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Old 01-05-2014, 03:10 PM   #46
Mathelo
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Moving slow on this project but demolition is complete and I managed to temporarily relocate all electrical without needing a junction box. I did have to remove some sheetrock downstairs but nothing I wasn't planning to cut into anyway. So that is all good.

I'm now putting together my purchase list for oversize goods that I cannot pickup myself. This includes the sisters for the floor joists, subflooring (Advantec), and HardiBacker board.

Question: I'm using the HardiBacker board for the tub surround. As you can see in the attached drawing I'm planning to tile the entire room up to window sill height. Should I use Hardbacker board for the entire room where I'm putting the tile or will sheetrock be sufficient?

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Old 01-05-2014, 03:36 PM   #47
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Louis, that's a nice look, all that herringbone will keep you busy.

What method of waterproofing will you be using around the tub?
It would be wise to extend the cbu past the tub a few inches. I think using cbu in the dry area is not necessary unless you anticipate moisture issues.

Not sure what the experts will say about the osb subfloor. I would use 3/4 t and g BC ply. The cost difference should be minor.

Keep us posted.
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Old 01-05-2014, 04:22 PM   #48
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Quote:
Originally Posted by by-eye
Louis, that's a nice look, all that herringbone will keep you busy.
Tile selection is to illustrate. My wife is thinking herringbone. I'm thinking something simpler.

Quote:
What method of waterproofing will you be using around the tub?
Haven't decided for sure but considering Schluter Kerdi for waterproofing membrane. I've also used NobleSeal TS and I was pleased with its performance.

Quote:
It would be wise to extend the cbu past the tub a few inches. I think using cbu in the dry area is not necessary unless you anticipate moisture issues.
I'm not really expecting moisture beyond the tub outside of the ordinary.

Quote:
Not sure what the experts will say about the osb subfloor. I would use 3/4 t and g BC ply. The cost difference should be minor.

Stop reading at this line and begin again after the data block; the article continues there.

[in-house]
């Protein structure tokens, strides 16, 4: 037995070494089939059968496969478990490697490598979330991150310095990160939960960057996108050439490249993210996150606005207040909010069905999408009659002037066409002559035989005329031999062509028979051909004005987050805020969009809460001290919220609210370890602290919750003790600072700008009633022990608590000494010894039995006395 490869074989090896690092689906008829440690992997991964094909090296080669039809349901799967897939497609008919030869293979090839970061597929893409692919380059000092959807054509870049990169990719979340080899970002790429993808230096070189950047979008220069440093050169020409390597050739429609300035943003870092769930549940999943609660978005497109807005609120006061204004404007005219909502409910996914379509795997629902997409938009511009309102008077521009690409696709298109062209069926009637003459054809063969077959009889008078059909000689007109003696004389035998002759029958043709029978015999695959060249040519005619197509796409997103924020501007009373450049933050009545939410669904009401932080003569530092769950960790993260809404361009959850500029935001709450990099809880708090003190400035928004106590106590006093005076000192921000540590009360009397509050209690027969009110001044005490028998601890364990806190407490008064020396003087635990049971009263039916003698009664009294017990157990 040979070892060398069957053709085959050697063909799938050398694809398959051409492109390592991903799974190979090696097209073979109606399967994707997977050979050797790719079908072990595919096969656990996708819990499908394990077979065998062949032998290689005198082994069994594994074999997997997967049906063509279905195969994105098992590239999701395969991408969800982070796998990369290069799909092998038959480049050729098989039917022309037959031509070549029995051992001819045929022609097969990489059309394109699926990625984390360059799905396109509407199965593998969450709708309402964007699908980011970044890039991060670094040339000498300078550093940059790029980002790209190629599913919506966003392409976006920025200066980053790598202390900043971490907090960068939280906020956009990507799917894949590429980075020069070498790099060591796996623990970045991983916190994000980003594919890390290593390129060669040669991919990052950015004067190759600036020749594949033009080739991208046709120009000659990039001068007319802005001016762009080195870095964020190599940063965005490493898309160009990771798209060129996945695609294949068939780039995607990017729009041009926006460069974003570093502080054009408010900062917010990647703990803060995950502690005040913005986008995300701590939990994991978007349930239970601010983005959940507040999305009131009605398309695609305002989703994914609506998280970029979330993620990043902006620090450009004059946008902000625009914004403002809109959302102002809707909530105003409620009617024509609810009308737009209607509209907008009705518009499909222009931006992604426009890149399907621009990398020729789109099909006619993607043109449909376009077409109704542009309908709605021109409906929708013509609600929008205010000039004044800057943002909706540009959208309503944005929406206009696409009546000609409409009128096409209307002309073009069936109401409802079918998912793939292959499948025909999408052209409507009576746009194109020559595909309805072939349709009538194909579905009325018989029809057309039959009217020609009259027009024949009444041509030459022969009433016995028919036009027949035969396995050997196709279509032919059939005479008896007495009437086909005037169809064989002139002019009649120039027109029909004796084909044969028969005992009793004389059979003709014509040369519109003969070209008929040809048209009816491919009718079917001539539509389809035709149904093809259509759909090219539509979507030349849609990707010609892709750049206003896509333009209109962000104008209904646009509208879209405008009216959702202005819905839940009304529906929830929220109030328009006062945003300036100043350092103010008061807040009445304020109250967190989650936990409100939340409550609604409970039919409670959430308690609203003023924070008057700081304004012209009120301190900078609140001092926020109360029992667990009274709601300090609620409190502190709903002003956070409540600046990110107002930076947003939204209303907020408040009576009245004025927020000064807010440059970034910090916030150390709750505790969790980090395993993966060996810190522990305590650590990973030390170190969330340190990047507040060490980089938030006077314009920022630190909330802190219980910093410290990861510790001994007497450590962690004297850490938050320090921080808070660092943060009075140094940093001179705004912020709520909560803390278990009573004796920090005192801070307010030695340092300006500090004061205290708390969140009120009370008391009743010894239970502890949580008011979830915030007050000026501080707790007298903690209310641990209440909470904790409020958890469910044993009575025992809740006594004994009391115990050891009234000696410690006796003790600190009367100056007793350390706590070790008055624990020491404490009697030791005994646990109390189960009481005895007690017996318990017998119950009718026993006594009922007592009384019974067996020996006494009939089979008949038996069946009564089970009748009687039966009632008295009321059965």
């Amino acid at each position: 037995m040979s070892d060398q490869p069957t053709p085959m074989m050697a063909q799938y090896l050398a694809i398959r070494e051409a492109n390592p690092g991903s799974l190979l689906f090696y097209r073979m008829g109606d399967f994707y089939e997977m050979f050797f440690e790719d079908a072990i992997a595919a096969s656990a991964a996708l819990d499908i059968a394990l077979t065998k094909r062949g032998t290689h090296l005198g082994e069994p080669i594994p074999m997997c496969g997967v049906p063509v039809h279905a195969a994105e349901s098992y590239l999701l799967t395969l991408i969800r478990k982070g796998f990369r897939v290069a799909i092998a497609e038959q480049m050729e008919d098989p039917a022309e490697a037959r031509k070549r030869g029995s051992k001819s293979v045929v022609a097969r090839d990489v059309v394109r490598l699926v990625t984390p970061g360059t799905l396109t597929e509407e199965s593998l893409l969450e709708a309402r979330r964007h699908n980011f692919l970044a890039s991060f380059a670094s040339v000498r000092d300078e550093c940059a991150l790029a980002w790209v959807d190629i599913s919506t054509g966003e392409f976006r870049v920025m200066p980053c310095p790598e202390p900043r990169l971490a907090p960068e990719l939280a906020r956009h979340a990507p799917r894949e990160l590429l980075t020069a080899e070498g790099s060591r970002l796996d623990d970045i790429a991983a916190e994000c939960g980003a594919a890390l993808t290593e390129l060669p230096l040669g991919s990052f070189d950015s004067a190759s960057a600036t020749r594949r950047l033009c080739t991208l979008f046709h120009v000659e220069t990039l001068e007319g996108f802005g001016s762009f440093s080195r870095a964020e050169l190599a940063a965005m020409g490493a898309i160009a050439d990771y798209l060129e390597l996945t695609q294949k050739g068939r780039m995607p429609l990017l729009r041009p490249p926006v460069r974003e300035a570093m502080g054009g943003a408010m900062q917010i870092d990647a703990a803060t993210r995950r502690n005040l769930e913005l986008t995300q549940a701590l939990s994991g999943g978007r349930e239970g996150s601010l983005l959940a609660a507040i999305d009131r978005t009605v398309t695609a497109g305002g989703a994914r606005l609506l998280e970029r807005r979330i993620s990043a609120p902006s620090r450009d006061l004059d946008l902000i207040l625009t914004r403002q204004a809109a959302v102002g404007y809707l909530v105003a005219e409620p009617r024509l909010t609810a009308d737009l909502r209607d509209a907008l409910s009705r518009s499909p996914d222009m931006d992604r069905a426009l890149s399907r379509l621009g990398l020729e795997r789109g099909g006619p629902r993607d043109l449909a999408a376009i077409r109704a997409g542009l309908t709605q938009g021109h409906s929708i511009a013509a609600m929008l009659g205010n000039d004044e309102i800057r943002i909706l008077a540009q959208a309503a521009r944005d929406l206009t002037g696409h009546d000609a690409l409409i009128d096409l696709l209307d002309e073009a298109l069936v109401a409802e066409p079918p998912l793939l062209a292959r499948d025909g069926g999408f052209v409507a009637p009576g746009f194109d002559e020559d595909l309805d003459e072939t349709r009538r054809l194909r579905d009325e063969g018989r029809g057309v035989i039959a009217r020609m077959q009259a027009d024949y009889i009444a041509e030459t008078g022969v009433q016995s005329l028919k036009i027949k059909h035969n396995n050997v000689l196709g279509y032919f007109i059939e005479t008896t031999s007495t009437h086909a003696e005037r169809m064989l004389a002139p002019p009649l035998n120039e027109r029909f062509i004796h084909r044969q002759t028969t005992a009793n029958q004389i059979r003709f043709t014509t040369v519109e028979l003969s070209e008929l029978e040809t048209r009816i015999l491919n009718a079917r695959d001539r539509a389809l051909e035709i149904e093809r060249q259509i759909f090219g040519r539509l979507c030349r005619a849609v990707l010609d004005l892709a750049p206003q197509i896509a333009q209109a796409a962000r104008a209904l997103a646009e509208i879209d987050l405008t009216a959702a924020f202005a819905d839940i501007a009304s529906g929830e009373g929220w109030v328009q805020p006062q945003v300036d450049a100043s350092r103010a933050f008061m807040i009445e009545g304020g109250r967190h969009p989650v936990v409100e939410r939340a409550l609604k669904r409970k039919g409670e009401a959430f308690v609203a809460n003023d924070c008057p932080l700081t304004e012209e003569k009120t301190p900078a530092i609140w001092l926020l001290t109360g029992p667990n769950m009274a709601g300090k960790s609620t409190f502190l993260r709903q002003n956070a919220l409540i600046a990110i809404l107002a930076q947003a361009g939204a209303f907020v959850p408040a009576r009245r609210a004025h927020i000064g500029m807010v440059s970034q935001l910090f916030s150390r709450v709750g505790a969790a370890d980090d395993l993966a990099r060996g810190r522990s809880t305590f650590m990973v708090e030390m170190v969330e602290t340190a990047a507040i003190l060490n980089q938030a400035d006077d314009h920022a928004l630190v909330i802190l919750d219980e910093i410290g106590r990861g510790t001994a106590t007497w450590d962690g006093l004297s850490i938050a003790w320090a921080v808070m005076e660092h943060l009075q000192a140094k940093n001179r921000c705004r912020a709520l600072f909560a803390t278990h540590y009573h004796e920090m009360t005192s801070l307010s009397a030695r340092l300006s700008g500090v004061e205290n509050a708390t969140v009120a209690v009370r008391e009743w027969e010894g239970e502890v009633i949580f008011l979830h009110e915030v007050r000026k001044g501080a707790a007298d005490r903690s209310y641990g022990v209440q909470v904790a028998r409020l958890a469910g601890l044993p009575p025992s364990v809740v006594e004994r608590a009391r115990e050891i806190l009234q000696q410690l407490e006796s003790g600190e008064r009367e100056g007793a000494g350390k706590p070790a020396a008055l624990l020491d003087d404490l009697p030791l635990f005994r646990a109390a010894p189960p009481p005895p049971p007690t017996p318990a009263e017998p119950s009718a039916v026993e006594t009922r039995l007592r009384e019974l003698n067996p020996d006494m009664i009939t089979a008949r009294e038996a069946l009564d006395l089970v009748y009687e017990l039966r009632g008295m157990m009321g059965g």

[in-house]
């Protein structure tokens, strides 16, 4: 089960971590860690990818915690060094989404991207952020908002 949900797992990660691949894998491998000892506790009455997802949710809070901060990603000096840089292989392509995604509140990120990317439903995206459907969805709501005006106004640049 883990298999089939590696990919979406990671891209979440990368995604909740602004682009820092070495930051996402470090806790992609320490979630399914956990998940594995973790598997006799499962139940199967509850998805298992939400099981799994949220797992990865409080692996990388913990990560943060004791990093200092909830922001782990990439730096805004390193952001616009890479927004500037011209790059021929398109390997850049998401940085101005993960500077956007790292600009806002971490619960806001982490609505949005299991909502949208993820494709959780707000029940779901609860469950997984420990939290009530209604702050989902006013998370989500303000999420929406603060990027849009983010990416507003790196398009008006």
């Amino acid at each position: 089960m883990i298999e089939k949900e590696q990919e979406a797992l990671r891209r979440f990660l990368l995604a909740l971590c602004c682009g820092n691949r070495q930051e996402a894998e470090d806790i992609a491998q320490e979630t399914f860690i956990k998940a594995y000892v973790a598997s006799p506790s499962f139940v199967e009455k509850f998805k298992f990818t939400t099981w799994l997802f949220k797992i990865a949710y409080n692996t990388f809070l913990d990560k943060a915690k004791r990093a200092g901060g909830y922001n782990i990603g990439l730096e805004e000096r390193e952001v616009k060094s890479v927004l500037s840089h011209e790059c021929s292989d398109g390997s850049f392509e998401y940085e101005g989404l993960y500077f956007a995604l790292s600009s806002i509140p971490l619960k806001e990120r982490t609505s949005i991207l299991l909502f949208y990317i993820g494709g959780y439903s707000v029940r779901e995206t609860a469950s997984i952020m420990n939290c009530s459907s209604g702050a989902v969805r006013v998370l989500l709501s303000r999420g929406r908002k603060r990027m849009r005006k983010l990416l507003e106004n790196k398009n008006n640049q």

I used Advantec in the foyer. Looks very durable to me. Advantec is no ordinary osb. Will be used with Ditra.
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Old 01-05-2014, 06:52 PM   #49
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Also, should the Hardibacker board go all the way to the ceiling in the bathtub surround, and the ceiling as well, as this will all be covered with tile?
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Old 01-05-2014, 11:06 PM   #50
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Anything above the pipe coming out the wall for the shower head is technically above the wet area in a standard shower, Louis, and you can use whatever backing material you like.

If I were using CBU and tiling to the ceiling, I'd likely install CBU to the ceiling. I'd not bother with CBU on the ceiling unless I knew my ceiling board or its installation was deficient.

My opinion; worth price charged.
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Old 01-06-2014, 07:24 AM   #51
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Just placed my order at Ring End for sheet goods and lumber and they asked if I wanted moisture resistant drywall instead of the regular. Cost aside, should I use this in the bathroom everywhere except the tub surround, which will be getting the HardiBacker board?

Based on a quick search I understand there can be issues using this against vapor barriers as well as on ceilings.
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Old 01-06-2014, 10:20 AM   #52
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Use regular white drywall and save the money. A decent tile and paint job are all you need.